If there are other sources of water or moisture in your bathroom, such as damp towels, unwiped splashes of water by the basin, or even a dreaded pipe leak, then your mirror is more likely to fog up even if you have a fan running in your bathroom.
This is because there is just more moisture available to evaporate when the bathroom temperature increases during your shower. This moisture can then be carried to your mirror as it rises and then condense again when it touches the cooler mirror.
This also applies if the air in your bathroom is just generally high in humidity because of the climate you live in.
Fan Not Working Optimally
Even though there are multiple explanations as to why your bathroom mirror will still fog up even if you have a bathroom fan, a really important one is that your fan might simply not be doing its job as well as it should.
Perhaps your fan is not removing the steam effectively enough. No, these fans are not designed to be able to remove every ounce of moisture from the bathroom, but they are supposed to be strong enough to dry out the bathroom relatively quickly to alleviate any extra moisture in the room.
How to Minimize Fog
So, you have a foggy mirror even though you have installed a bathroom fan, and now you understand why. This means that you are in the perfect position to make some changes and solve your problem!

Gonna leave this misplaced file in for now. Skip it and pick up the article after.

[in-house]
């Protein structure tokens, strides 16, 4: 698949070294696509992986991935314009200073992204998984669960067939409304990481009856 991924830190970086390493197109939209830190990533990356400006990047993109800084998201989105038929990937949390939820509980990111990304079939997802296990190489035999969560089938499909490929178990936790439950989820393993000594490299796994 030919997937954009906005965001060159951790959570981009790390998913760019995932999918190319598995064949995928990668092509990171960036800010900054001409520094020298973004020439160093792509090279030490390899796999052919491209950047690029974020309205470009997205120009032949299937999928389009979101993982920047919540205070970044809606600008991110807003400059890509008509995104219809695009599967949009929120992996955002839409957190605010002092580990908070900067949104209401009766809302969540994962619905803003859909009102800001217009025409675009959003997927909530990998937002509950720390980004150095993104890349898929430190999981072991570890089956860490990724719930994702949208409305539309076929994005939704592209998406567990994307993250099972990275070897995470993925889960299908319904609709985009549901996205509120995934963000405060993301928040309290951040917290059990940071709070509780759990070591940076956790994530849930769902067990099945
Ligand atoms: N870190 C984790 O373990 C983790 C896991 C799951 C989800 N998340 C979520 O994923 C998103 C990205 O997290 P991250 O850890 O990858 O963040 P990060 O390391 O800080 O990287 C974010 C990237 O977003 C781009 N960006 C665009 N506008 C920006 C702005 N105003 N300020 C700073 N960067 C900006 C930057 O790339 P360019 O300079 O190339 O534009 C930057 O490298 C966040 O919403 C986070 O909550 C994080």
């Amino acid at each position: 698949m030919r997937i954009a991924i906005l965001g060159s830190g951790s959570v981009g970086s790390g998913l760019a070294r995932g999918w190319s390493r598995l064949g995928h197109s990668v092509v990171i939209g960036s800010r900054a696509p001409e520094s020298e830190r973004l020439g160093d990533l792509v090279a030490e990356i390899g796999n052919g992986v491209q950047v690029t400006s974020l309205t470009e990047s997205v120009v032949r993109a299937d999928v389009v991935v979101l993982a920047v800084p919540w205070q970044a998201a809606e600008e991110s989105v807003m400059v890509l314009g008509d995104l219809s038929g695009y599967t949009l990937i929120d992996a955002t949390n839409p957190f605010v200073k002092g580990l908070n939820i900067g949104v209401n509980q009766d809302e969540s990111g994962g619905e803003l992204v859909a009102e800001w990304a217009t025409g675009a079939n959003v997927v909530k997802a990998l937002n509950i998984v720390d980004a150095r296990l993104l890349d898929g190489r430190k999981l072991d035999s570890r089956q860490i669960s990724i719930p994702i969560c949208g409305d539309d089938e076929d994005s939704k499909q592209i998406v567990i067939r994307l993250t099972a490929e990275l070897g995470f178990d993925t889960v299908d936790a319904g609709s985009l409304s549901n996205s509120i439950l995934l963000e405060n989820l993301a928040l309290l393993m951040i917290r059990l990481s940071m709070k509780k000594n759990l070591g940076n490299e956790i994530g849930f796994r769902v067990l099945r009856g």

Slightly Raise Bathroom Temperature
If you slightly raise the overall bathroom temperature when it is not in use, then you should have less instances of foggy mirrors. By doing this, you are creating a smaller temperature gradient between the bathroom mirror and the warm air released during a shower. Less condensation will occur as the air won’t be cooling down all that much.
A way to do this is to put underfloor heating in your bathroom. The warmth that radiates from the floor will rise and increase the temperature of the bathroom as a whole.
Shorter and Cooler Showers
If you are willing to make a minor lifestyle change, reducing the temperature of your shower water will greatly reduce the chance of your mirror fogging up. In fact, it might mean that your bathroom fan becomes sufficient to prevent fogging up completely.
Not quite happy to take cooler showers? You can try for the same effect by just shortening the duration of your shower.
Get Anti-Fog Heater for Mirror
As we know, the colder your mirror is, the more likely it is to fog up because the warmer air from the steam will condense onto its surface.